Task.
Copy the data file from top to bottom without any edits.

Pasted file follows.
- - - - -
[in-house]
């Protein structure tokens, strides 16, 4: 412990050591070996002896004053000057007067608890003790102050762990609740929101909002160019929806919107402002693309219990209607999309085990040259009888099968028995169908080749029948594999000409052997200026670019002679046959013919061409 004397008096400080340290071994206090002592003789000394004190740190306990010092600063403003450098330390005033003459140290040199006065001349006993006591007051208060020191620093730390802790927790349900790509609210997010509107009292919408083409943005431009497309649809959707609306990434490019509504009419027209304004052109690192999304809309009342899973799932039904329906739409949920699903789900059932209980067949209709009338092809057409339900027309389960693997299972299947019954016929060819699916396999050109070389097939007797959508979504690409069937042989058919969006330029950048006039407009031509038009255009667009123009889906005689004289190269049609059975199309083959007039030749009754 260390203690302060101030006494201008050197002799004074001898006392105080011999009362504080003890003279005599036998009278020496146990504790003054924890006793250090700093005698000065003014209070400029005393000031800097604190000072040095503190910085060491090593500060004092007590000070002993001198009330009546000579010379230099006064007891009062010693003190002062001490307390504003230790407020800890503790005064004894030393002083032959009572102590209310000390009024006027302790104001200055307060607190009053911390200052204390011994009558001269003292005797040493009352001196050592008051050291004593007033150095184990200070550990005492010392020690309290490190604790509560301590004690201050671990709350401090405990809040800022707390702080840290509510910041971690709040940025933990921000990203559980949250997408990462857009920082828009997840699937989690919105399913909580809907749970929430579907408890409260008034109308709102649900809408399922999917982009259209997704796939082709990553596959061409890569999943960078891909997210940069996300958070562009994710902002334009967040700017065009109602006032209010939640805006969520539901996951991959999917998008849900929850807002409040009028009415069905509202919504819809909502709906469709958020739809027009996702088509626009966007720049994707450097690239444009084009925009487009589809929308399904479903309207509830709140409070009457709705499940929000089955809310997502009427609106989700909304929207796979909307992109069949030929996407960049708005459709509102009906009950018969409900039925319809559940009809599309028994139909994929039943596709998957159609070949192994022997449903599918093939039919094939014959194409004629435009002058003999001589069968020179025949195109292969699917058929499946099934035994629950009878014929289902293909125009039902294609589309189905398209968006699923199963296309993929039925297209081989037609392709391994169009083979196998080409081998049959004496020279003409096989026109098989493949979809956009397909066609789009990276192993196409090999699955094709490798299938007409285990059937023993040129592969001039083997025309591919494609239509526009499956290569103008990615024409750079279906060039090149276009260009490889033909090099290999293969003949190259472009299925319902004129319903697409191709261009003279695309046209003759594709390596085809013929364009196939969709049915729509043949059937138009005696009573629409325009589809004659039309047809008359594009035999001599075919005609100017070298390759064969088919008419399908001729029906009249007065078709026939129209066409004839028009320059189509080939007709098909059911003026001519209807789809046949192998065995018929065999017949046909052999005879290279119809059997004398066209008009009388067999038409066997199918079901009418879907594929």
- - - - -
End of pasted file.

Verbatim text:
[in-house]
């Protein structure tokens, strides 16, 4: 412990050591070996002896004053000057007067608890003790102050762990609740929101909002160019929806919107402002693309219990209607999309085990040259009888099968028995169908080749029948594999000409052997200026670019002679046959013919061409 004397008096400080340290071994206090002592003789000394004190740190306990010092600063403003450098330390005033003459140290040199006065001349006993006591007051208060020191620093730390802790927790349900790509609210997010509107009292919408083409943005431009497309649809959707609306990434490019509504009419027209304004052109690192999304809309009342899973799932039904329906739409949920699903789900059932209980067949209709009338092809057409339900027309389960693997299972299947019954016929060819699916396999050109070389097939007797959508979504690409069937042989058919969006330029950048006039407009031509038009255009667009123009889906005689004289190269049609059975199309083959007039030749009754 260390203690302060101030006494201008050197002799004074001898006392105080011999009362504080003890003279005599036998009278020496146990504790003054924890006793250090700093005698000065003014209070400029005393000031800097604190000072040095503190910085060491090593500060004092007590000070002993001198009330009546000579010379230099006064007891009062010693003190002062001490307390504003230790407020800890503790005064004894030393002083032959009572102590209310000390009024006027302790104001200055307060607190009053911390200052204390011994009558001269003292005797040493009352001196050592008051050291004593007033150095184990200070550990005492010392020690309290490190604790509560301590004690201050671990709350401090405990809040800022707390702080840290509510910041971690709040940025933990921000990203559980949250997408990462857009920082828009997840699937989690919105399913909580809907749970929430579907408890409260008034109308709102649900809408399922999917982009259209997704796939082709990553596959061409890569999943960078891909997210940069996300958070562009994710902002334009967040700017065009109602006032209010939640805006969520539901996951991959999917998008849900929850807002409040009028009415069905509202919504819809909502709906469709958020739809027009996702088509626009966007720049994707450097690239444009084009925009487009589809929308399904479903309207509830709140409070009457709705499940929000089955809310997502009427609106989700909304929207796979909307992109069949030929996407960049708005459709509102009906009950018969409900039925319809559940009809599309028994139909994929039943596709998957159609070949192994022997449903599918093939039919094939014959194409004629435009002058003999001589069968020179025949195109292969699917058929499946099934035994629950009878014929289902293909125009039902294609589309189905398209968006699923199963296309993929039925297209081989037609392709391994169009083979196998080409081998049959004496020279003409096989026109098989493949979809956009397909066609789009990276192993196409090999699955094709490798299938007409285990059937023993040129592969001039083997025309591919494609239509526009499956290569103008990615024409750079279906060039090149276009260009490889033909090099290999293969003949190259472009299925319902004129319903697409191709261009003279695309046209003759594709390596085809013929364009196939969709049915729509043949059937138009005696009573629409325009589809004659039309047809008359594009035999001599075919005609100017070298390759064969088919008419399908001729029906009249007065078709026939129209066409004839028009320059189509080939007709098909059911003026001519209807789809046949192998065995018929065999017949046909052999005879290279119809059997004398066209008009009388067999038409066997199918079901009418879907594929």